In the airline industry, we talk a lot about various critical points that make an airline operate more efficiently and profitably. We often center around areas such as network planning, revenue management, pricing, customer experience, merchandising, etc. However, there are two essential components airlines must focus on … aircraft and flight crew. At the heart of all successful airlines is the aircraft and crew they rely on to move people and cargo from point A to point B. Without them, none of these other areas would matter.
Cleary, modern aircraft yield operational efficiencies and help airlines maintain a competitive edge. However, the expense of new aircraft can be rather off-putting. There are long-lived, on-going debates about leasing over buying aircraft as well as what types of aircraft to introduce into an airline’s fleet and when to retire certain aircraft.
And then there is the expense of operating and maintaining aircraft. Does it make sense to keep the older aircraft with higher maintenance costs but lower ownership costs? Or do new aircraft with lower initial operating costs have more appeal? Of course, leasing helps relieve some of these expenses, but is that the best route long term? Perhaps it is a combination.
Dr. Massoud Bazargan, a professor and department chair at the College of Business at Embry-Riddle Aeronautical University has conducted extensive research in the area of aircraft replacement strategies, and he has shared with us his mathematical model that airline executives can apply to determine when to buy, lease and retire aircraft.
His approach is not theory based. Rather, he tested the model on two airlines with vastly difference fleet types to examine whether their aircraft replacement strategies would differ with fleet diversity, business model, network size and philosophical business approach.
I welcome you to read his findings in our special section, which covers a variety of topics around aircraft and cockpit crew.
On the crew front, a very controversial topic in recent years centers around crew fatigue. It appears to have picked up momentum after the crash of Colgan Air four years ago that took the lives of 50 people. The National Transportation Safety Board believes the cause, in part, was pilot fatigue.
Airlines are responsible for complying with laws surrounding crew fatigue and implementing standards and practices around the prevention of crewmember fatigue. But it goes well beyond regulatory requirements. There need to be solid practices in place that are continually managed and monitored.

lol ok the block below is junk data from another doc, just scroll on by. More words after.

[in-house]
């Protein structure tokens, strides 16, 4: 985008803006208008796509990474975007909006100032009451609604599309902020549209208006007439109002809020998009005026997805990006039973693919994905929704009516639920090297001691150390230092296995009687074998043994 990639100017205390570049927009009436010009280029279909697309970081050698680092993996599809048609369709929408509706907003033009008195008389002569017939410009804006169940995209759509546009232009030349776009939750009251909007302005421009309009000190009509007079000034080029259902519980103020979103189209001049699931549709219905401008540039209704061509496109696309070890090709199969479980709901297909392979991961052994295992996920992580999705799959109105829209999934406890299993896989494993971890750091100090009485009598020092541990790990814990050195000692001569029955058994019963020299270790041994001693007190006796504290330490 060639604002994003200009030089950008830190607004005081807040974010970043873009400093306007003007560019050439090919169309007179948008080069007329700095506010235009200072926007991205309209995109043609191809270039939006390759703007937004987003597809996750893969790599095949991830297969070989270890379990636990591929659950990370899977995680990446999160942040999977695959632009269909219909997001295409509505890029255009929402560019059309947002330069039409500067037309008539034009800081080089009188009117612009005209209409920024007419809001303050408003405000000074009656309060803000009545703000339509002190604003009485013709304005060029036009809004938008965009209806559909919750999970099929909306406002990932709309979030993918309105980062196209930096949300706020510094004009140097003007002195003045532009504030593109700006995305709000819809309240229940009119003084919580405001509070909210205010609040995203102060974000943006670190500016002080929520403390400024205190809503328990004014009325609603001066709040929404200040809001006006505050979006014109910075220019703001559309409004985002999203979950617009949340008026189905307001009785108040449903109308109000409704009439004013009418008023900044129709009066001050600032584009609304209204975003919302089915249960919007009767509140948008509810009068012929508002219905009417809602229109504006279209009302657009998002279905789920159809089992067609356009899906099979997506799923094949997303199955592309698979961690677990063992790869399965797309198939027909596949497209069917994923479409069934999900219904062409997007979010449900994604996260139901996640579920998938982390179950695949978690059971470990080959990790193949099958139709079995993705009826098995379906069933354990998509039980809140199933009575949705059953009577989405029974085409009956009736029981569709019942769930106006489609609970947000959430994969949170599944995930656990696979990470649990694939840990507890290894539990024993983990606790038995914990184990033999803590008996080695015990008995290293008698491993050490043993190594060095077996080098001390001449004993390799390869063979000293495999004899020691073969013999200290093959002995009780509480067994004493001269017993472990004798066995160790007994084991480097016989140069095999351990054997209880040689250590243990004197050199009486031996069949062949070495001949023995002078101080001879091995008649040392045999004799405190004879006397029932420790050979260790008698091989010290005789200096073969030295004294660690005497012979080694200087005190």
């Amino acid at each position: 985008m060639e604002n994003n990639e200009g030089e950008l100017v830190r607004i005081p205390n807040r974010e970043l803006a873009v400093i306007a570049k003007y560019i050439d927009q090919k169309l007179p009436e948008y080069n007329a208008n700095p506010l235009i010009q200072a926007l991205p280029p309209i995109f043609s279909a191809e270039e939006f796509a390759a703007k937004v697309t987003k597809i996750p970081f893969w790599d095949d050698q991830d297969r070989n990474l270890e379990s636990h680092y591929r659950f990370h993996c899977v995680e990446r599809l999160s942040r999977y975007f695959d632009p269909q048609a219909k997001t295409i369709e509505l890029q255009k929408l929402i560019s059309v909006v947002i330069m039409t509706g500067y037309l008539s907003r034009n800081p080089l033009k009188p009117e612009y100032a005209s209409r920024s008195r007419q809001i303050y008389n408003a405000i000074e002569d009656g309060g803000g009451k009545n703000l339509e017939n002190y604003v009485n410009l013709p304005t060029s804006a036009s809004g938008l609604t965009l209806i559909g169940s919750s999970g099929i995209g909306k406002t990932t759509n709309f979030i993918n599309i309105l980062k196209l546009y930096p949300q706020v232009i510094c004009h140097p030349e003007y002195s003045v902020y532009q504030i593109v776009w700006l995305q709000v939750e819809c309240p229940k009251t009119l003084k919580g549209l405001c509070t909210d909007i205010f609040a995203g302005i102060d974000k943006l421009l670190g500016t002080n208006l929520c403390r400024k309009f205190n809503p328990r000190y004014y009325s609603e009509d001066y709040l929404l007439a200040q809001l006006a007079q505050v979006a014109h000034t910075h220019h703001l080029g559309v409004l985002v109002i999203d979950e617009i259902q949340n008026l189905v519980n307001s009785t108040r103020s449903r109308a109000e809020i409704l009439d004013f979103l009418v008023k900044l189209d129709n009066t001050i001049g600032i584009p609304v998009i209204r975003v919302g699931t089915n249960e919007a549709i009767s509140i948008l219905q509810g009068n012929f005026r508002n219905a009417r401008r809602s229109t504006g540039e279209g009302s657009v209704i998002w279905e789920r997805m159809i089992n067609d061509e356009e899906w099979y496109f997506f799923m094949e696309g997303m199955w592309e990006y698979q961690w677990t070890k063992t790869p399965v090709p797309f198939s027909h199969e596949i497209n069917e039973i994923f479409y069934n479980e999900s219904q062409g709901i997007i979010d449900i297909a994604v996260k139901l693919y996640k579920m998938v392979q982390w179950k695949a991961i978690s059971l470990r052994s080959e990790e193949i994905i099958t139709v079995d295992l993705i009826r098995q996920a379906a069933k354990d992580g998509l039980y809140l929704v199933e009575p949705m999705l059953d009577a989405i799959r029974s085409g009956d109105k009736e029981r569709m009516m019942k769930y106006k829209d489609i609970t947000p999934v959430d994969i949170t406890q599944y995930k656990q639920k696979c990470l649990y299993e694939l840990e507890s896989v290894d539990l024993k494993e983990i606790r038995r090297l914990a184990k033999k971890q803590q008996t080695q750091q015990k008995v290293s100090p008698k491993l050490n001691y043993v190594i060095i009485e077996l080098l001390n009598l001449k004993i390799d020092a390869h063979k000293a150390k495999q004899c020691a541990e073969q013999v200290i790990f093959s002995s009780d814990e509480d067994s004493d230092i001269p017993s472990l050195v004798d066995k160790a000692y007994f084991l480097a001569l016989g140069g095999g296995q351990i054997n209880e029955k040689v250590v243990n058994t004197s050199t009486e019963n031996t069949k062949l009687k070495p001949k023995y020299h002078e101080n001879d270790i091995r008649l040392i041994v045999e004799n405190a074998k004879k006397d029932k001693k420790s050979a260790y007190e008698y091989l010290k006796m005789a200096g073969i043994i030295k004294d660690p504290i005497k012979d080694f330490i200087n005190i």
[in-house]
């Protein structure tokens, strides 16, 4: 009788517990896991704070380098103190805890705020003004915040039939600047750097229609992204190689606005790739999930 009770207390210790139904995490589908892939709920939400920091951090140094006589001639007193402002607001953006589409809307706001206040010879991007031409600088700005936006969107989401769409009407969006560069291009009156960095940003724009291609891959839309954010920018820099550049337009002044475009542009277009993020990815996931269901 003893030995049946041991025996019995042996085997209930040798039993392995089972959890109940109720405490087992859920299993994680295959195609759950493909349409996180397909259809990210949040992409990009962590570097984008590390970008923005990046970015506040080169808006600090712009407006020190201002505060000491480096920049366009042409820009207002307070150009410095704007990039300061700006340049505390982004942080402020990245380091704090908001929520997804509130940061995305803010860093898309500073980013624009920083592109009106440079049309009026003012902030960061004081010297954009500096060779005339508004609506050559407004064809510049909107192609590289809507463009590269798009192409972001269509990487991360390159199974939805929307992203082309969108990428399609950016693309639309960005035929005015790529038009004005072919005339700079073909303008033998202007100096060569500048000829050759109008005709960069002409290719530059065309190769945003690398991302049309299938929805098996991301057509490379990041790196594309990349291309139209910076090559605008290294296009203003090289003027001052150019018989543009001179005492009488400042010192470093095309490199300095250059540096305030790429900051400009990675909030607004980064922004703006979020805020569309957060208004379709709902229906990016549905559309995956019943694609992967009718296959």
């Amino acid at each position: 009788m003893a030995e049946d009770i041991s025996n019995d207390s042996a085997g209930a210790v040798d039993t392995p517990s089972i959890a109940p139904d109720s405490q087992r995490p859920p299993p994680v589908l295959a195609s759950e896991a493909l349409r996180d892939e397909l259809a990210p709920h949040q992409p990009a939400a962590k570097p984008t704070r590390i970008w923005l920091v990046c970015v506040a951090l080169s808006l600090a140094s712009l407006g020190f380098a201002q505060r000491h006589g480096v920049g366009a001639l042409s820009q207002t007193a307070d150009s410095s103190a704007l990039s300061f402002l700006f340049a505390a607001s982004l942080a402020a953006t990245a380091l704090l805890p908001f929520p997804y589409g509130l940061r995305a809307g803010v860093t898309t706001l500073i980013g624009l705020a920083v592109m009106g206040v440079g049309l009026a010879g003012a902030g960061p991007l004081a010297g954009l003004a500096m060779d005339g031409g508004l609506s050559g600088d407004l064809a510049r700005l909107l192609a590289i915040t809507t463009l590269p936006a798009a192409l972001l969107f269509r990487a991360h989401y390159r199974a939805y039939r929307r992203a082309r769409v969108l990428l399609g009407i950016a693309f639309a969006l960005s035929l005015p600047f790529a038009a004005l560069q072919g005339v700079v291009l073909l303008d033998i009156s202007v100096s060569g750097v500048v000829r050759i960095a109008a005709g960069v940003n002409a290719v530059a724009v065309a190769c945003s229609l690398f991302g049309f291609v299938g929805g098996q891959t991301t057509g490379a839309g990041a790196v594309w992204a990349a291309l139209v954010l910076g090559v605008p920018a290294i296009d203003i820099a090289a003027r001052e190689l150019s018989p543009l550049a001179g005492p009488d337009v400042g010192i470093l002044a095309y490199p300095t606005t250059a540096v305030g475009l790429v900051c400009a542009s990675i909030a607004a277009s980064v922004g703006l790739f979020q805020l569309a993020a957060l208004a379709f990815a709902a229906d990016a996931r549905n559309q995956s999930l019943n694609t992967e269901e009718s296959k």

It goes without saying that we all — airlines, passengers and any aviation-related entity alike — take air safety seriously. As a technology and services partner to airlines around the world, we feel every bit as responsible to help our customers resolve the issues surrounding crewmember fatigue. We work closely with the Institutes for Behavior Resources, the creator of the SAFTE-FAST model, to help airlines identify, prevent and remediate crewmember fatigue through fatigue risk management practices. Our consulting team has helped a number of airlines construct a strategy to effectively manage crewmember fatigue and, most importantly, to prevent it.
Naturally, it doesn’t start or stop at fatigue in the cockpit. Another area that is steadily developing and widely talked about is the electronic flight bag. Since the beginning of aviation, pilots have carried 20 to 40 pounds of paper every time they fly. That is cause enough to explore EFBs and the technology supporting them. More importantly, giving pilots access to real-time information, such as current weather conditions, clearly improves flight safety.
With the touch of a finger, they can easily remain informed about every aspect of their flight, from viewing charts and weather to looking at camera feeds. EFBs help pilots in many ways. First and foremost, it’s a great tool for taxi position awareness. It offers electronic charts for all the airports around the world for which a given carrier flies, giving them accurate, up-to-date data about their every destination. Some EFB applications also provide a diagram of the airport and place an icon on the graph to show pilots exactly where they are in relation to their destination airport. That level of airport tracking helps prevent runway incidents. And that just scratches the surface in terms of the benefits brought about by EFBs.
There is a lot of activity around aircraft and their crew, and whether it relates to aircraft replacement strategies, crewmember fatigue or electronic flight bags, we are here to partner with you to ensure these and many other critical issues facing your airline and the industry as a whole are addressed and resolved.
I hope you enjoy this issue of Ascend, and I look forward to working with you as you build comprehensive strategies around your aircraft and crew.